Skills Training Ã la Carte
Community colleges have long tailored courses to meet the demands of local employers, but Kellogg Community College’s Regional Manufacturing Technology Center has taken customizable workforce training to a whole new level.
The community college’s workforce training center, in Battle Creek, Mich., has done away with traditional classroom-bound courses altogether and, instead, has cut up its offerings into more than 1,200 individual skills, or “modules,” that students can take whenever they wish on a walk-in basis. These modules, which can be purchased independently or as part of a larger program of study, are worth fractions of a credit hour. Students have an unlimited amount of time to prove their competency in the specified skill to an on-site instructor; some of the skills can be learned in few short hours.
The skills are divided up into seven programs, ranging from electronics to welding, and then subdivided further into “units.” To give a specific example, a machine tool student can learn up to seven individual skills within the “precision measurement” unit. A “module” on how to read and use a micrometer, for instance, is worth 0.13 credit hours, takes the average student about three hours to learn, and costs $20.94.
The center’s program builder, which allows online users to browse and register to learn specific skills, might appear as frustratingly open-ended to a directionless student as a "Choose Your Own Adventure" novel to a young reader; however, Kellogg officials say the highly customizable nature of the center’s training is a perfect fit for employers who want their employees to have specific skills and to cut the fat associated with classroom-bound training methods.
“We found that the traditional college structure didn’t work very well for some of the people who we were training for the work force,” says G. Edward Haring, president of Kellogg. “Those very rigid programs, frankly, weren’t as skill-intensive. Now, all of our skills-development is competency based. Employers love the flexibility of our program as their demands fluctuate.”
Typically, about two-thirds of the students who pass through the center each year are incumbent workers learning skills to retrain or retool on their company’s dime. In a further twist on the traditional methods of workforce training, companies who send their employees to the center at Kellogg have to pay only for those who prove their competency in the skills for which they are being trained.
“Everywhere else, employers have to pay up front,” Haring explains. “Or as we like to call it, pay your money and take your chances. Here, employers are actually paying for the skills learned. It’s a guarantee of sorts. It’s no longer risky for employer-sponsored people.”
Being both cost-effective and highly customizable, Haring believes, Kellogg’s training center is beating its for-profit competitors at their own game. As the more than 1,200 skills at the center have already been identified and set training is in place, there is almost no overhead cost built into the tuition cost at the center, something Haring argues Kellogg’s nearby for-profit and traditional community college training competitors cannot claim.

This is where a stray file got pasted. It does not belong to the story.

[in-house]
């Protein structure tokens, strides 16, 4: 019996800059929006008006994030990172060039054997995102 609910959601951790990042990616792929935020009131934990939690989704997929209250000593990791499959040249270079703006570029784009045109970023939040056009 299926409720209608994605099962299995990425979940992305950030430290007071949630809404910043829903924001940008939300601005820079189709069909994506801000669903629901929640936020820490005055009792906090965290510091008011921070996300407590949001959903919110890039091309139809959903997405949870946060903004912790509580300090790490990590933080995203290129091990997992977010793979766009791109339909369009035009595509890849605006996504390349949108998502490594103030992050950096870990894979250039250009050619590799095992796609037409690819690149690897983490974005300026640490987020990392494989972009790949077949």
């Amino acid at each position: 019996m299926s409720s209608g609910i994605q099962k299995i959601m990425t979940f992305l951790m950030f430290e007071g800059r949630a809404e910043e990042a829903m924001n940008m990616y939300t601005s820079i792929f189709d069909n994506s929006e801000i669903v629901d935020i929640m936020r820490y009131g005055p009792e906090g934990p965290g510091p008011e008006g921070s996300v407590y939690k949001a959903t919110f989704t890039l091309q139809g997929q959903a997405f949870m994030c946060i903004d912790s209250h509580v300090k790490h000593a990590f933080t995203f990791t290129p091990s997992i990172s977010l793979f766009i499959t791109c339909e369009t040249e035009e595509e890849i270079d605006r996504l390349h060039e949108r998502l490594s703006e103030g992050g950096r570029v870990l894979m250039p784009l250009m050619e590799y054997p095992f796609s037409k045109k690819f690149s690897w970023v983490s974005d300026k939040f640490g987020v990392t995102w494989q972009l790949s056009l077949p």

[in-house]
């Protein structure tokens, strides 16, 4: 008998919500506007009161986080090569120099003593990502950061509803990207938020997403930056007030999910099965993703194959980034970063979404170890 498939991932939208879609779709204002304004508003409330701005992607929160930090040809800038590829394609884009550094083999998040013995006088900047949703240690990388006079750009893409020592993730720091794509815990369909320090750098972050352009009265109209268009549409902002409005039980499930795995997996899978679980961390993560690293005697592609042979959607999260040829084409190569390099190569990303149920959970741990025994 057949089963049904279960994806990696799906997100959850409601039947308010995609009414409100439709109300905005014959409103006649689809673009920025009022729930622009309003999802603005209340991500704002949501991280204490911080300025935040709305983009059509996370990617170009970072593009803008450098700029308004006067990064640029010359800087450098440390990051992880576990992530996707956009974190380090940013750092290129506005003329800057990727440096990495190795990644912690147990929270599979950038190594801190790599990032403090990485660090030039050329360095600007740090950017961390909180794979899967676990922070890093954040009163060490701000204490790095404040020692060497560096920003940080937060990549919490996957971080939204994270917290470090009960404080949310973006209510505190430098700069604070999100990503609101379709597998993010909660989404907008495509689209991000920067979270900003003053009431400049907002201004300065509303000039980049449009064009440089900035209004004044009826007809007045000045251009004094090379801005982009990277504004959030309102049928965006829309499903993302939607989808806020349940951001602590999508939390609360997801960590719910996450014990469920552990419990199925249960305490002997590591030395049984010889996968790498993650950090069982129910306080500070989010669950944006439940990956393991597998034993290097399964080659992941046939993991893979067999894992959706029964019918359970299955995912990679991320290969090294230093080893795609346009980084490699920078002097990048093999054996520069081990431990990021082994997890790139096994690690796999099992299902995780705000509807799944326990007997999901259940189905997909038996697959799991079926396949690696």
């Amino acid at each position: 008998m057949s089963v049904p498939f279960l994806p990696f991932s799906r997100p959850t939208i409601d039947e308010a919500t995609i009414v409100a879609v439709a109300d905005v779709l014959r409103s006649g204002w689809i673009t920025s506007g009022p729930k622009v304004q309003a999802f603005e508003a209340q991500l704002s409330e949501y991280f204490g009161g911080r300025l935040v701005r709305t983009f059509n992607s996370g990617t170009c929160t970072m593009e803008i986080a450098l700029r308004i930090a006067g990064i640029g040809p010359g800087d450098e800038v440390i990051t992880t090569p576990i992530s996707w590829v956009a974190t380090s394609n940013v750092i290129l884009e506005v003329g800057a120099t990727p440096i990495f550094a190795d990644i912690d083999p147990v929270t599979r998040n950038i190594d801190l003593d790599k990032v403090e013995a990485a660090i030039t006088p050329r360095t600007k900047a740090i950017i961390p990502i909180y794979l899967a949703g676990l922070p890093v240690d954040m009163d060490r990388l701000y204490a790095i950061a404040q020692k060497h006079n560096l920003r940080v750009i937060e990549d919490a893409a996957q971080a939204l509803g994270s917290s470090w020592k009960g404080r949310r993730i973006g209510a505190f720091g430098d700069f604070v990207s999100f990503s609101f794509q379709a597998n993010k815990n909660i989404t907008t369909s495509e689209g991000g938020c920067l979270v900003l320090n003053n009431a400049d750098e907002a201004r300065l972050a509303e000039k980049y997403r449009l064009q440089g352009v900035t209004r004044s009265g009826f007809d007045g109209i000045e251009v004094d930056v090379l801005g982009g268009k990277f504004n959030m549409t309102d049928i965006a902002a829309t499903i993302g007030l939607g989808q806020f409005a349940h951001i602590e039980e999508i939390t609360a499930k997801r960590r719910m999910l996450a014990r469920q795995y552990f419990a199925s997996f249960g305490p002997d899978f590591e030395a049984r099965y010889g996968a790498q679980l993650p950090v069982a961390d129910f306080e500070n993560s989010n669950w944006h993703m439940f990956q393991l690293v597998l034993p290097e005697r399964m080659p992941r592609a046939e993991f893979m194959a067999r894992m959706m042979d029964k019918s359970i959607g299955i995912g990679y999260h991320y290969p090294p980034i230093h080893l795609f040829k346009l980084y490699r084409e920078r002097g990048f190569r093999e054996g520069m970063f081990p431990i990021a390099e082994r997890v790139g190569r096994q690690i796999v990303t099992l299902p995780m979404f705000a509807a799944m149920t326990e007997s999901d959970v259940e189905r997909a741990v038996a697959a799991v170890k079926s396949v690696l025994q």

Though one local employer did not emphasize the center’s low-cost offerings in his rationale for sending employees to Kellogg for training, he lauded the work-ready quality of its graduates compared to those who trained at more traditional community colleges nearby.
“We’re a small company so we let our employees train at whatever community college was nearest to them, depending on where they live,” says James L. Sertic, executive manager of AccroSeal, a manufacturer of tools made out of industrial polymers. “We worked with the community colleges to tell them what we’d like. Our students at Kellogg took 40 different modules specified to the skills we wanted, whereas our students at other community colleges took 12 or so broader classes. The major difference is the Kellogg students did work focused on particular kinds of equipment, so that the things they learned in class they could apply immediately at work the next day. They also took some math modules, as well, but they didn’t have to take a whole semester of that. They were able to reinforce what they learned in a timelier manner than our students who trained at the other colleges.”
Still, some nearby employers remain unconvinced that Kellogg’s unconventional method of work force training is best suited for their employees.
“There are some companies that call me and say, ‘We don’t like this,’ ” says Laura Ann DePompolo, director of Kellogg's Regional Manufacturing Technology Center. “They want to send them more as a cohort. A lot of people think that the only way you can teach someone is to stand up and talk at them. But, there are some things you can’t learn the same way an instructor tells you. There’s a difference in what you deliver and what you package to deliver. We ensure that students are learning skills one module at a time.”